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  • Writer's pictureWomen's Cancer Research Foundation

Ovarian Cancer Incidence and Death in Women Undergoing Bilateral Salpingo-Oophorectomy

Updated: Jan 12


Opportunistic (elective) bilateral salpingo-oophorectomy (surgical removal of the fallopian tubes and ovaries) is routinely offered to patients undergoing benign hysterectomy (removal of the uterus) to prevent ovarian cancer, but the magnitude of risk reduction obtained with bilateral salpingo-oophorectomy remains unclear and must be weighed against the potential risks of ovarian hormone deficiency (a major risk factor for #osteoporosis in #postmenopausal women).

The study involved adult women (≥20 years) undergoing benign hysterectomy from 1996 to 2010 in Ontario, Canada. The researchers identified 195,282 patients with a median age of 45 years who were followed for a median follow-up of 16 years. The study results indicated that 548 patients developed ovarian cancer (0.3%), and 16,170 patients (8.3%) died from any cause. Bilateral salpingo-oophorectomy was associated with an absolute ovarian cancer risk reduction of 0.38%.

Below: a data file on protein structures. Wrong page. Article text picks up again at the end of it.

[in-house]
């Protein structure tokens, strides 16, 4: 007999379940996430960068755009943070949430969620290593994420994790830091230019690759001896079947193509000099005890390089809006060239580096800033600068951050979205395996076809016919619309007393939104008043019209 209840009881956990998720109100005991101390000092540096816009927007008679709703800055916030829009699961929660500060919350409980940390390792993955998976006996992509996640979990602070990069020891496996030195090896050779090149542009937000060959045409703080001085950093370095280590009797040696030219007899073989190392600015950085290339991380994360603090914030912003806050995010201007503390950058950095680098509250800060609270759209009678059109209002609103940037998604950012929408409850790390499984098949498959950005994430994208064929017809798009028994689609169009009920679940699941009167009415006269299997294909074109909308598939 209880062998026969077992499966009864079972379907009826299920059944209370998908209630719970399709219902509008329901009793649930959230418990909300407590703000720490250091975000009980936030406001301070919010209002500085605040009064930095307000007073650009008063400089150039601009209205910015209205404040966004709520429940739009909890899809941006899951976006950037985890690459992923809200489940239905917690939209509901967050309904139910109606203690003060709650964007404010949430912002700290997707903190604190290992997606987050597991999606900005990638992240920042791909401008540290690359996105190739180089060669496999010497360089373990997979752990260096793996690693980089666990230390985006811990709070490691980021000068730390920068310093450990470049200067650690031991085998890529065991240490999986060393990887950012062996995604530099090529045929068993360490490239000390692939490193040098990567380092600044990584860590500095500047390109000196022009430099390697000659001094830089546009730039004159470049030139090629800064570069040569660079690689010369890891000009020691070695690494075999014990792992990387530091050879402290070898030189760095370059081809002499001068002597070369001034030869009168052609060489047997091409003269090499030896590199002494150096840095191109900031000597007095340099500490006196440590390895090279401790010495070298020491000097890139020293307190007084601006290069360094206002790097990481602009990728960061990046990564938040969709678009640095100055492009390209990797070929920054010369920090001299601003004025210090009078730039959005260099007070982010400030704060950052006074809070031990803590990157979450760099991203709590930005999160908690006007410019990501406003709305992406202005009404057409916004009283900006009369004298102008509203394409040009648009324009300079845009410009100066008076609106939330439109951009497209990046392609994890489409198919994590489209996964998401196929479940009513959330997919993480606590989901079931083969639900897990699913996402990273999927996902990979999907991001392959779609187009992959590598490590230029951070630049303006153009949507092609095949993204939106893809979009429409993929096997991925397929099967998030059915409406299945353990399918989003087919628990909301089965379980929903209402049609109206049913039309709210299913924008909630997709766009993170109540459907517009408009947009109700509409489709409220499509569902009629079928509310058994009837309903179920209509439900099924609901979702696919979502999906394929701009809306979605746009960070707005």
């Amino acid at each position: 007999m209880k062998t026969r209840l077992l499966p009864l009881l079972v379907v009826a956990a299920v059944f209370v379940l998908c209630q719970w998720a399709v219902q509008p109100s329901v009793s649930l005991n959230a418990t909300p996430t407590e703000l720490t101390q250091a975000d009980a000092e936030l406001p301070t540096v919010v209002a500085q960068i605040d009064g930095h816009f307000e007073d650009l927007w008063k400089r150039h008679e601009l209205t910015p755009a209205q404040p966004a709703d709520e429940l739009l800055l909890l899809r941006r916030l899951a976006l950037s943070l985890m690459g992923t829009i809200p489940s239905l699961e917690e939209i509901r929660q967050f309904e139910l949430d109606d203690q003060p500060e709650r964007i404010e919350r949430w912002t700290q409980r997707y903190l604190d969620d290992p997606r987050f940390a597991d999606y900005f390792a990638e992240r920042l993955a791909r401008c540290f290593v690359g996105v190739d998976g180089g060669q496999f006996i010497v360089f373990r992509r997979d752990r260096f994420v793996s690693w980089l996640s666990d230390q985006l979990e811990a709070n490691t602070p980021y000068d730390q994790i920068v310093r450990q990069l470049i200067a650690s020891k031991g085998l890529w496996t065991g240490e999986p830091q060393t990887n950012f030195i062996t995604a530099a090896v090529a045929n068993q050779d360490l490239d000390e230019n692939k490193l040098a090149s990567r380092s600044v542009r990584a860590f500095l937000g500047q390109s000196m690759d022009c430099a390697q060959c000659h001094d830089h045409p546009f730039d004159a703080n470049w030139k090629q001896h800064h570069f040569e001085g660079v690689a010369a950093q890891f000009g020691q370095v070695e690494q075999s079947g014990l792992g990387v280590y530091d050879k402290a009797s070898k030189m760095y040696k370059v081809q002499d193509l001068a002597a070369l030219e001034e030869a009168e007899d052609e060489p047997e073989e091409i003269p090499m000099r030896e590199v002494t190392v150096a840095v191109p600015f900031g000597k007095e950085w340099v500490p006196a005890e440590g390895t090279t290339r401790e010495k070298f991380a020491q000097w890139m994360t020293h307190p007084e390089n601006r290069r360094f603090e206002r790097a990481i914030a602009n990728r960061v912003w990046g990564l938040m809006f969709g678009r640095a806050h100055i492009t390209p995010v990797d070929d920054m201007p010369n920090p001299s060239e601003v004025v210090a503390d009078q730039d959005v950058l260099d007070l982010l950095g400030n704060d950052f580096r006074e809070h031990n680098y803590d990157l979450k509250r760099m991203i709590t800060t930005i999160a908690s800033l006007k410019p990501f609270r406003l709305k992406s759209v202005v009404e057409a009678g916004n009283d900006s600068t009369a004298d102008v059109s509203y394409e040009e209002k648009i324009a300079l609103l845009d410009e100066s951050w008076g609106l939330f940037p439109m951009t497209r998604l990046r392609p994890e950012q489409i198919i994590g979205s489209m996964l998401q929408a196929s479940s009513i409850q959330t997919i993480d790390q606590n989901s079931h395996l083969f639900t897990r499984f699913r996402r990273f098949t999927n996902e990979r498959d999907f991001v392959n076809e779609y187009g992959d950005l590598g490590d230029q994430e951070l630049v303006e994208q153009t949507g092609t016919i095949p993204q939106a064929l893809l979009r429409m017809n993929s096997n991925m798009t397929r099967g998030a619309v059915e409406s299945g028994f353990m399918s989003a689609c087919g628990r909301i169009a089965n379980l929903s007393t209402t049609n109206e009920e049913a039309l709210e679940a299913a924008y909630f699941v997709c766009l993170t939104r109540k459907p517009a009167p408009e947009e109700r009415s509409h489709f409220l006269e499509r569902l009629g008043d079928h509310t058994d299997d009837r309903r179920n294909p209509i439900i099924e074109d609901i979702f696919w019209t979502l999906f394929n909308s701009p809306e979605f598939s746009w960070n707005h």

Population-average risk estimates derived in this study should be balanced against other potential implications of bilateral salpingo-oophorectomy to inform practice guidelines, patient decision-making, and surgical management.

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The Women’s Cancer Research Foundation (WCRF) is one of the most active research organizations in the nation. We are dedicated to studying and evaluating novel treatments for women afflicted with breast, ovarian, endometrial, and cervical cancers. The WCRF persistently endeavors to make a difference in women’s lives by offering them hope, strength, and progress.

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